It’s far easier to teach a lesson that you are also excited about, and one of the easiest ways to get excited about a lesson is to learn something about it yourself. Encourage your teachers to use each lesson as an opportunity to grow their own faith by reading and researching the lesson at hand.


Behavior Problems and Rewards

Anyone who has ever taught a class has quickly learned that each member of the class has a different personality. Children are no different, and no matter how well behaved your class is, chances are there will still be times when you will have to deal with behavior problems.

A teacher who can predict behavior problems and already has a game plan to address them will fare far better than one who does not. That’s why it’s important to train teachers on how to deal with behavior problems.

One of the most simple ways to prevent behavior problems is to care for the children who are in the class.

It may sound elementary, but a child who knows their teacher cares for them is much more likely to put on their best behavior.

Encourage all of your teachers to get to know each child individually.

You can model this in your training session by beginning the session with NERF, a technique used by many teachers. NERF outlines the questions you should ask a student when you first meet them:

N – name
E – education (where do they go to school? What grade are they in?)
R – recreation (what do they do for fun?)
F – family (who is in their family?)

Train your teachers to NERF kids, and then to remember their responses. Kids will feel even more loved and paid attention to if a teacher remembers their NERF responses and refers to them later.

Most behavior problems are either due to an inability to focus or a desire for attention. A lot of these behaviors can be changed with a few changes of teacher behavior.

Go over the following ideas with teachers on how to change behaviors:

Change speaking – Sometimes, a change of speaking method can shake up your lesson enough to cause that kid to start paying attention. Speak slower, whisper, speak louder, put on a funny accent. Do something with your voice that breaks up the monotony and captures attention.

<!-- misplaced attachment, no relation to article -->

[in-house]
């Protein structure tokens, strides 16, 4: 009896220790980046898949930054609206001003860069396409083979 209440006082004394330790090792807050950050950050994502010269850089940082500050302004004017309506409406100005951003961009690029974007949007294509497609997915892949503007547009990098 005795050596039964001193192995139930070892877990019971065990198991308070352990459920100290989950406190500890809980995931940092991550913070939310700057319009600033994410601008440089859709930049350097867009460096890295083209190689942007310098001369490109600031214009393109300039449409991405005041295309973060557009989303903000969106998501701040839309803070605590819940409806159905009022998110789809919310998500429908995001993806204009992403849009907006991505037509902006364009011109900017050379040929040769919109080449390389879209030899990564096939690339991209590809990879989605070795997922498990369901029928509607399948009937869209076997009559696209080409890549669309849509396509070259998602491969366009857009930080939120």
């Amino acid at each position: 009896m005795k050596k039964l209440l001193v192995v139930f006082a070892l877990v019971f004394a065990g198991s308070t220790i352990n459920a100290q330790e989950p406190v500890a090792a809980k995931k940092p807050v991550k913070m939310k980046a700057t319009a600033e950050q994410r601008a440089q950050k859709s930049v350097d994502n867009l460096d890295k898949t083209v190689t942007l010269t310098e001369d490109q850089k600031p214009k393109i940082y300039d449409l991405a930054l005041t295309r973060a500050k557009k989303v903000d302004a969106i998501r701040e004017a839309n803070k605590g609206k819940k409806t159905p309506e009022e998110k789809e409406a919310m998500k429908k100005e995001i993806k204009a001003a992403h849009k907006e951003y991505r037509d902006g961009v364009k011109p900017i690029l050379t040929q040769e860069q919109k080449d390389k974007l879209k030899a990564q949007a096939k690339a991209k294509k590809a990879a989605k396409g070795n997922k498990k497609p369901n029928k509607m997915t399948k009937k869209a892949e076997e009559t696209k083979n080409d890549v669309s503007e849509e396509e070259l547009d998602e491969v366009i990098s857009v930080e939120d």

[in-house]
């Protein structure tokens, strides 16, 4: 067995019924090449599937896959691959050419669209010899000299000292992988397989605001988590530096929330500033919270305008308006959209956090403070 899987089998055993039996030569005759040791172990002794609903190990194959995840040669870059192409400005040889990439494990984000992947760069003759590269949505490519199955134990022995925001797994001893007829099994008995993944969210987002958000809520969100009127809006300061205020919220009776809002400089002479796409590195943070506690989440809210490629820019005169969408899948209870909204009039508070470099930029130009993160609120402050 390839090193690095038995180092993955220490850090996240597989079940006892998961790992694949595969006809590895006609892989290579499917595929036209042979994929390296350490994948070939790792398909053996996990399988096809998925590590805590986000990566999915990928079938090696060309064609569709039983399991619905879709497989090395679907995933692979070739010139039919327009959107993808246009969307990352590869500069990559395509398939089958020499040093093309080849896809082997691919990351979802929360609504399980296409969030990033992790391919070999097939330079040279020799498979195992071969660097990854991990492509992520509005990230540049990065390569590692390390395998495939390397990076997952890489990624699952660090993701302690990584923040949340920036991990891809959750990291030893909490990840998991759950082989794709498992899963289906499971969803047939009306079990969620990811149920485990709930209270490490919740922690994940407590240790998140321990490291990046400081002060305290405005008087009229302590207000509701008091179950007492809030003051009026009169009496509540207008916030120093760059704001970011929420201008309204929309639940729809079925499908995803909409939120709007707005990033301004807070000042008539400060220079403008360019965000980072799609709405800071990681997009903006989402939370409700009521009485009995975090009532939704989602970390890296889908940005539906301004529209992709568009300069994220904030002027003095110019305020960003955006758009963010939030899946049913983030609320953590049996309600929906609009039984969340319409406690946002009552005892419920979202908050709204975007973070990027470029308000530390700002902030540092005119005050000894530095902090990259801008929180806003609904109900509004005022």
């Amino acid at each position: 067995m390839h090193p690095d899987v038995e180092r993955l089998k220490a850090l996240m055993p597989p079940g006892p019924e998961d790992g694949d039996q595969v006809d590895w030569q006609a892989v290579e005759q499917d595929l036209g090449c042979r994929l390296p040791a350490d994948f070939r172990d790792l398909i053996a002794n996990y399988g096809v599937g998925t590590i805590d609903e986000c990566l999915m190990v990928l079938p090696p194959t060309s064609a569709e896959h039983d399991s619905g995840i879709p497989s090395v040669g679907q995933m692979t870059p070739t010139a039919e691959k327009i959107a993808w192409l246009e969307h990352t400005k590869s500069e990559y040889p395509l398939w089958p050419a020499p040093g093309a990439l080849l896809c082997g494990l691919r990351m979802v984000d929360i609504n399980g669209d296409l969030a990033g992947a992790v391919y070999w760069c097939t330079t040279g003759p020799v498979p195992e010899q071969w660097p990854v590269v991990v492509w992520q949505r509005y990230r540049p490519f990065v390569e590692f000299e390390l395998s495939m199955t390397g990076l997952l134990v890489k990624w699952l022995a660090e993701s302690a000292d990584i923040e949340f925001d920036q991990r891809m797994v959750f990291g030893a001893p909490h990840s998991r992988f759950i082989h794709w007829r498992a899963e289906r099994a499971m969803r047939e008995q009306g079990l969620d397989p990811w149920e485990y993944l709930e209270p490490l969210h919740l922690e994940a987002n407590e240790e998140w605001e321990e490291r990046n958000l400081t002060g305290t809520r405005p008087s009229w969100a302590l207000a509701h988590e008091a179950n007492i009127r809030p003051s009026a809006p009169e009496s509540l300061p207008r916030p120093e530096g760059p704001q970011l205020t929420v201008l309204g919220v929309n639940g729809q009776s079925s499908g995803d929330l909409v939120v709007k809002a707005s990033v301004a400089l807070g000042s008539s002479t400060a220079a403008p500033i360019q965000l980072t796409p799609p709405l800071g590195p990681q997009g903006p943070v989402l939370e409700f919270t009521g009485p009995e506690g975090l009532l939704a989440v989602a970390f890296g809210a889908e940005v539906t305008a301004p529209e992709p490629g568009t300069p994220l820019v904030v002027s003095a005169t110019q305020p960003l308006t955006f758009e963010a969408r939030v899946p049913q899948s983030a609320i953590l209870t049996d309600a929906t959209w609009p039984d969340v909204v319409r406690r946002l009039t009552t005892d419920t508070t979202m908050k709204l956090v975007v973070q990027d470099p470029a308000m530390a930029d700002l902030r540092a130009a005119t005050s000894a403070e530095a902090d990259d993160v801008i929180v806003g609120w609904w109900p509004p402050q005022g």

Brain break – If you start to see kids with some glazed over expressions, stop and have a quick brain break where you get their bodies moving. Have all of the kids stand up and do a few jumping jacks, act like a gorilla, run in place, or play a super quick game of Simon Says! Do something to mix up the lesson, and they’re more apt to pay attention after.

Create a leader – If there’s one kid that is consistently an issue, make a leader out of him. Have him come up and act out part of the lesson, read part of the story, or give him a responsibility.

Provide presence – A simple touch of the shoulder or getting up and moving to his area could cause the behavior to lessen a bit. If you choose this method, it’s important to do it in a non-obvious way, and one that is subtle.

Name drop – If you’re telling a bible story, and you have one kid that’s just fazing out, try dropping his name into the story. Maybe you’re talking about David and Goliath, and you’re trying to get Trevor’s attention. You could say something like, “it was like Trevor going up against King Kong!” This will get Trevor’s attention and make him wonder if he’ll appear in the story again!


Sunday School Teacher Training Game

As a teacher trainer, you may want to practice some of the methods mentioned above. One of the best ways to practice is to play a little game to get the teachers thinking. Assign each teacher a small group. In the small group, pass out identities to each person in the group other than the leader. The group members will pretend to be the identities on the paper, while the leader will attempt to keep the group on track.

Know It All Karen – She’s probably a pastor’s kid. This girl has been in Sunday School since she was in utero, and she knows every answer. She wants you to know she knows every answer, too, so she’ll be sure to answer every question as quickly as possible.

Lazy Linda – This girl is either unfocused or tired, but either way, she’s not paying attention to a word you say. She might even be literally laying down on the job!

Fighting Frank – Frank has a problem with everything you say, and he’s always willing to play the devil’s advocate. Whatever you say, he has an answer for it.

Rabbit Trail Rob – Rob would rather talk about his legos than anything you have to say. He means well, but his contributions to the group seem to always end up somewhere outside the realm of the teaching for the day.

Shy Shannon – Shannon doesn’t want to answer anything, and she’d rather just fade into the group.